de Beer Dirk

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Now showing 1 - 6 of 6
  • Article
    Microbial communities under distinct thermal and geochemical regimes in axial and off-axis sediments of Guaymas Basin
    (Frontiers Media, 2021-02-12) Teske, Andreas P. ; Wegener, Gunter ; Chanton, Jeffrey P. ; White, Dylan ; MacGregor, Barbara J. ; Hoer, Daniel ; de Beer, Dirk ; Zhuang, Guangchao ; Saxton, Matthew A. ; Joye, Samantha B. ; Lizarralde, Daniel ; Soule, S. Adam ; Ruff, S. Emil
    Cold seeps and hydrothermal vents are seafloor habitats fueled by subsurface energy sources. Both habitat types coexist in Guaymas Basin in the Gulf of California, providing an opportunity to compare microbial communities with distinct physiologies adapted to different thermal regimes. Hydrothermally active sites in the southern Guaymas Basin axial valley, and cold seep sites at Octopus Mound, a carbonate mound with abundant methanotrophic cold seep fauna at the Central Seep location on the northern off-axis flanking regions, show consistent geochemical and microbial differences between hot, temperate, cold seep, and background sites. The changing microbial actors include autotrophic and heterotrophic bacterial and archaeal lineages that catalyze sulfur, nitrogen, and methane cycling, organic matter degradation, and hydrocarbon oxidation. Thermal, biogeochemical, and microbiological characteristics of the sampling locations indicate that sediment thermal regime and seep-derived or hydrothermal energy sources structure the microbial communities at the sediment surface.
  • Article
    Thermal stress reduces pocilloporid coral resilience to ocean acidification by impairing control over calcifying fluid chemistry
    (American Association for the Advancement of Science, 2021-01-22) Guillermic, Maxence ; Cameron, Louise P. ; De Corte, Ilian ; Misra, Sambuddha ; Bijma, Jelle ; de Beer, Dirk ; Reymond, Claire E. ; Westphal, Hildegard ; Ries, Justin B. ; Eagle, Robert A.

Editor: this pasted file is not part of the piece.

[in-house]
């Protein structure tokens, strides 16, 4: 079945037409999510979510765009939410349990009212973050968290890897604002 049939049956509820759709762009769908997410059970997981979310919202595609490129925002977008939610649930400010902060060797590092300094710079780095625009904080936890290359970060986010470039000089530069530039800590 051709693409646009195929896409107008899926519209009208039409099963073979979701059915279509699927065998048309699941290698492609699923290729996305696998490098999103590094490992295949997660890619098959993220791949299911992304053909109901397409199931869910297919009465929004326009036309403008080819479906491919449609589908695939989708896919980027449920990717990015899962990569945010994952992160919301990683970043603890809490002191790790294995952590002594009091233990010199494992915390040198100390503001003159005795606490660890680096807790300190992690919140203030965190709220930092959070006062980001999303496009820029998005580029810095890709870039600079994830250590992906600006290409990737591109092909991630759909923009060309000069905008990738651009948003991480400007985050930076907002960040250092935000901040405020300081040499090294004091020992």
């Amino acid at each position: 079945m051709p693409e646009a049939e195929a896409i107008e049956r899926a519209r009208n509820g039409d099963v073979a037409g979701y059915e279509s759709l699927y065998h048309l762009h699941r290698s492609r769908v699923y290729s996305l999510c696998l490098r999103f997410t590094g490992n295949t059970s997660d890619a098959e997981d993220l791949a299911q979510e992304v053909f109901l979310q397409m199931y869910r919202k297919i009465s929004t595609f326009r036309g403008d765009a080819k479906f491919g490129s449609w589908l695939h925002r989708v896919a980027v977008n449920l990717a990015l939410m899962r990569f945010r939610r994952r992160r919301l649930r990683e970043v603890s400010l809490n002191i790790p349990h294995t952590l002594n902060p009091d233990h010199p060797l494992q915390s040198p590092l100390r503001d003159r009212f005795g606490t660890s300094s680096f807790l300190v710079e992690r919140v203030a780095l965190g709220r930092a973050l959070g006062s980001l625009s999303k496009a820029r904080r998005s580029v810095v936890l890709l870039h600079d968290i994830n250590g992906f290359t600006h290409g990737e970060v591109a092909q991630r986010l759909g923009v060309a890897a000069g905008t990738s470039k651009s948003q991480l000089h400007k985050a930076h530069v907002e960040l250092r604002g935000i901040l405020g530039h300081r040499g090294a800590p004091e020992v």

The combination of thermal stress and ocean acidification (OA) can more negatively affect coral calcification than an individual stressors, but the mechanism behind this interaction is unknown. We used two independent methods (microelectrode and boron geochemistry) to measure calcifying fluid pH (pHcf) and carbonate chemistry of the corals Pocillopora damicornis and Stylophora pistillata grown under various temperature and pCO2 conditions. Although these approaches demonstrate that they record pHcf over different time scales, they reveal that both species can cope with OA under optimal temperatures (28°C) by elevating pHcf and aragonite saturation state (Ωcf) in support of calcification. At 31°C, neither species elevated these parameters as they did at 28°C and, likewise, could not maintain substantially positive calcification rates under any pH treatment. These results reveal a previously uncharacterized influence of temperature on coral pHcf regulation—the apparent mechanism behind the negative interaction between thermal stress and OA on coral calcification.
  • Article
    Eruption of a deep-sea mud volcano triggers rapid sediment movement
    (Nature Publishing Group, 2014-11-11) Feseker, Tomas ; Boetius, Antje ; Wenzhofer, Frank ; Blandin, Jerome ; Olu, Karine ; Yoerger, Dana R. ; Camilli, Richard ; German, Christopher R. ; de Beer, Dirk
    Submarine mud volcanoes are important sources of methane to the water column. However, the temporal variability of their mud and methane emissions is unknown. Methane emissions were previously proposed to result from a dynamic equilibrium between upward migration and consumption at the seabed by methane-consuming microbes. Here we show non-steady-state situations of vigorous mud movement that are revealed through variations in fluid flow, seabed temperature and seafloor bathymetry. Time series data for pressure, temperature, pH and seafloor photography were collected over 431 days using a benthic observatory at the active Håkon Mosby Mud Volcano. We documented 25 pulses of hot subsurface fluids, accompanied by eruptions that changed the landscape of the mud volcano. Four major events triggered rapid sediment uplift of more than a metre in height, substantial lateral flow of muds at average velocities of 0.4 m per day, and significant emissions of methane and CO2 from the seafloor.